Delhi is situated where Aravalli range meets the Yamuna river basin. If we classify natural occurring vegetation found in Delhi forest as native trees, then we encounter a whole set of new trees. These trees having adapted to the climate and soil conditions present in Delhi and need little or no care. There is inherent evolutionary knowledge in these trees, which makes them suitable for growing without external inputs. Their adaptions make them better prepared for hot Delhi summers and dry monsoons.

All this does not mean these trees are thorny, woody or unattractive. On the contrary, these are some of the most striking trees to be found in Delhi. The list is replete with fruiting and flowering trees. This list of natives encompasses the mighty Pilkhan (Ficusvirens), sacred Barna (Crataevaadansonii), fruiting Peelu (Savadorapersica), flowering Palash (Buteamonosperma), musical Siris (Albiziaamara) and medicinal Babool (Acacia nilotica).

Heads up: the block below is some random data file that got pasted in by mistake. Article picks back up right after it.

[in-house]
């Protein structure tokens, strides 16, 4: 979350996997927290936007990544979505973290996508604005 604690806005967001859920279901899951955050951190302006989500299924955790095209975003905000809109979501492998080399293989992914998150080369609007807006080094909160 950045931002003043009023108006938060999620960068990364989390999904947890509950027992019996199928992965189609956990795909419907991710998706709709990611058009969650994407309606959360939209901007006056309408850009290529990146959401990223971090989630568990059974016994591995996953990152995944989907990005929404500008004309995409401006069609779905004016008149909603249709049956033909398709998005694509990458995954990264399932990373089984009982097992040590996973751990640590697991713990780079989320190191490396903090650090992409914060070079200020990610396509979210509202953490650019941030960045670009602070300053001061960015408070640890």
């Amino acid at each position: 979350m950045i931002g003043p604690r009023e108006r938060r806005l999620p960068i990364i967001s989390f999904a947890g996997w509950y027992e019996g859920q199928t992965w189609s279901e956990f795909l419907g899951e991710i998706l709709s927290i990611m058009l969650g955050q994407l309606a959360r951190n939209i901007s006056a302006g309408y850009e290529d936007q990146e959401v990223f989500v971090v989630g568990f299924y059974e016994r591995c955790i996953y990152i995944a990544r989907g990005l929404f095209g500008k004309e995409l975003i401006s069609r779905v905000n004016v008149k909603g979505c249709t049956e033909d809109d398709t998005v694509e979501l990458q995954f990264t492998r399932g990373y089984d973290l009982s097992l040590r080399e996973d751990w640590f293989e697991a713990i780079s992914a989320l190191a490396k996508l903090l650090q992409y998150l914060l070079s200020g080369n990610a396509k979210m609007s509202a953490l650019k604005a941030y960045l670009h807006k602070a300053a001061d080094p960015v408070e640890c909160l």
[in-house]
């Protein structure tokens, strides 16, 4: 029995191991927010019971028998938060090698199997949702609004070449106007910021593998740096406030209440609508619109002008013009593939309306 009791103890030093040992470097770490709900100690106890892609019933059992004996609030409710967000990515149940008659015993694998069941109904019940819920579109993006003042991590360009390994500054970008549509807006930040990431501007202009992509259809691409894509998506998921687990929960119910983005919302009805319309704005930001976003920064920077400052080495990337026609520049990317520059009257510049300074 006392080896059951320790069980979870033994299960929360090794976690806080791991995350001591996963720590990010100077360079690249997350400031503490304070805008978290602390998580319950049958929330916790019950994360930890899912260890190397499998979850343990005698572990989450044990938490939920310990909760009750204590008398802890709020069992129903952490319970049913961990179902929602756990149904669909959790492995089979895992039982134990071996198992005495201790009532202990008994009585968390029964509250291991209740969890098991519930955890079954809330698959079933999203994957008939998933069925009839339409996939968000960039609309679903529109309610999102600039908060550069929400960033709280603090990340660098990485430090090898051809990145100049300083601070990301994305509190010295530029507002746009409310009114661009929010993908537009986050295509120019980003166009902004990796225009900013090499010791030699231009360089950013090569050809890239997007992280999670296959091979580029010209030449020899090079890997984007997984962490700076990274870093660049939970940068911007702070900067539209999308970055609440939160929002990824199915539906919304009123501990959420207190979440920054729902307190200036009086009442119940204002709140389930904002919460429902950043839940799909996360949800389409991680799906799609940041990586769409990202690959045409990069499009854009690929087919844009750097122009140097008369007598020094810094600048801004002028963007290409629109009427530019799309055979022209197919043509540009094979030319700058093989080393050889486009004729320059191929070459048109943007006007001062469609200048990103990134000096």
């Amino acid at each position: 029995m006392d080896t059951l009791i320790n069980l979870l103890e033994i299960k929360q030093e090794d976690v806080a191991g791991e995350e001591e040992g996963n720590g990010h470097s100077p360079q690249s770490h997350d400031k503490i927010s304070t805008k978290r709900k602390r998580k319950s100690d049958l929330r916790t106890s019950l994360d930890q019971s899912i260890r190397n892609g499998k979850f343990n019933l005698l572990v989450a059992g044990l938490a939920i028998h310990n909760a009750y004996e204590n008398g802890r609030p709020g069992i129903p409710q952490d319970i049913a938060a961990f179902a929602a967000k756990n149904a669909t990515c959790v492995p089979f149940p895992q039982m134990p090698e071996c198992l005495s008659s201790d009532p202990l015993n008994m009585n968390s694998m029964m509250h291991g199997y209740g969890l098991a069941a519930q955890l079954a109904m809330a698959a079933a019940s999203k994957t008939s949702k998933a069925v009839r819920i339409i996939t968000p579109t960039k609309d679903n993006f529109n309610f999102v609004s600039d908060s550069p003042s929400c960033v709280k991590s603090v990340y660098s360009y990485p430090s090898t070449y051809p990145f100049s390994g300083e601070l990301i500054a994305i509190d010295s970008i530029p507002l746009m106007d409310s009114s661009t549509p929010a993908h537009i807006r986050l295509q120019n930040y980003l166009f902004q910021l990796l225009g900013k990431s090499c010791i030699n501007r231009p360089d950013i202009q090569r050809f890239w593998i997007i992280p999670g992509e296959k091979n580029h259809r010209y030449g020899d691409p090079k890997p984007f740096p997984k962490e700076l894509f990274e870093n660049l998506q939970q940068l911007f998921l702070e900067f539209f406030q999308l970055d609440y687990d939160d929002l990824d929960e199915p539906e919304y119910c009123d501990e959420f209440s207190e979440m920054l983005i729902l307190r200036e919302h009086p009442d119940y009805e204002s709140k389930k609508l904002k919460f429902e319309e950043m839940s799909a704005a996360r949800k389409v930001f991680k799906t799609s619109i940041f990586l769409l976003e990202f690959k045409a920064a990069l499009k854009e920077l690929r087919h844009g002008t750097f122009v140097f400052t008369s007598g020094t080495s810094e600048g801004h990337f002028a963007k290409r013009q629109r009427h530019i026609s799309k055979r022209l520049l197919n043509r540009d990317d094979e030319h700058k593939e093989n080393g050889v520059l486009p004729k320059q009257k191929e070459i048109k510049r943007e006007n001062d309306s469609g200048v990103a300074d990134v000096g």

These trees and many in this category are noteworthy species with immense bio-diversity value. Not just for us as Delhi citizens but other organisms that we share this city with. Many birds and butterflies depend on these trees and have co-evolved to create a mosaic of life forms we call Delhi.

The grim situation mentioned earlier is pertaining to these trees. These trees are hardly sighted on our Tree gazing drives. They rarely occur in our public gardens and are increasingly being pushed out of Delhi ridge too. In fact there are only a handful of mature Peelu (Salvadora persica) specimens in obscure location around Delhi. These naturally growing, specially adapted, climatically suited native trees of Delhi are disappearing at a very fast rate. These trees are a part of our natural heritage and outside of few institutes no one seems to care about them. There is no nursery in Delhi specifically growing these trees or distributing saplings for use of general public.